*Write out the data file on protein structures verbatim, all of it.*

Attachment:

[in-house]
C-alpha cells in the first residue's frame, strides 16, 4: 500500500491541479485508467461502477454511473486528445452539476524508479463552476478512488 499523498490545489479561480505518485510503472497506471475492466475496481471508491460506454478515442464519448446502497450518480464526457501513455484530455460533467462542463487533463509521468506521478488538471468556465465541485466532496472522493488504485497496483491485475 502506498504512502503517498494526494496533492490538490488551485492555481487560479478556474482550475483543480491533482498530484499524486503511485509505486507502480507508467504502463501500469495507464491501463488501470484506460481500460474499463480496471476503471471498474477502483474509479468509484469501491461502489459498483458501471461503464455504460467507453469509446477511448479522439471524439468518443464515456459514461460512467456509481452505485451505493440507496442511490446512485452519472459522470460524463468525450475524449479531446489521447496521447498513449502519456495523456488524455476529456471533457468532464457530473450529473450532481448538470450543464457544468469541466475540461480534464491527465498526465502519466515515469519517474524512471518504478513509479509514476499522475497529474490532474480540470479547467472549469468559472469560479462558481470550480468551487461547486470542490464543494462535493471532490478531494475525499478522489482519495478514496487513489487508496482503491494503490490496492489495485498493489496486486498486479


[in-house]
C-alpha cells in the first residue's frame, strides 16, 4: 500500500491541479485508467461502477454511473486528445452539476524508479463552476478512488 499523498490545489479561480505518485510503472497506471475492466475496481471508491460506454478515442464519448446502497450518480464526457501513455484530455460533467462542463487533463509521468506521478488538471468556465465541485466532496472522493488504485497496483491485475 502506498504512502503517498494526494496533492490538490488551485492555481487560479478556474482550475483543480491533482498530484499524486503511485509505486507502480507508467504502463501500469495507464491501463488501470484506460481500460474499463480496471476503471471498474477502483474509479468509484469501491461502489459498483458501471461503464455504460467507453469509446477511448479522439471524439468518443464515456459514461460512467456509481452505485451505493440507496442511490446512485452519472459522470460524463468525450475524449479531446489521447496521447498513449502519456495523456488524455476529456471533457468532464457530473450529473450532481448538470450543464457544468469541466475540461480534464491527465498526465502519466515515469519517474524512471518504478513509479509514476499522475497529474490532474480540470479547467472549469468559472469560479462558481470550480468551487461547486470542490464543494462535493471532490478531494475525499478522489482519495478514496487513489487508496482503491494503490490496492489495485498493489496486486498486479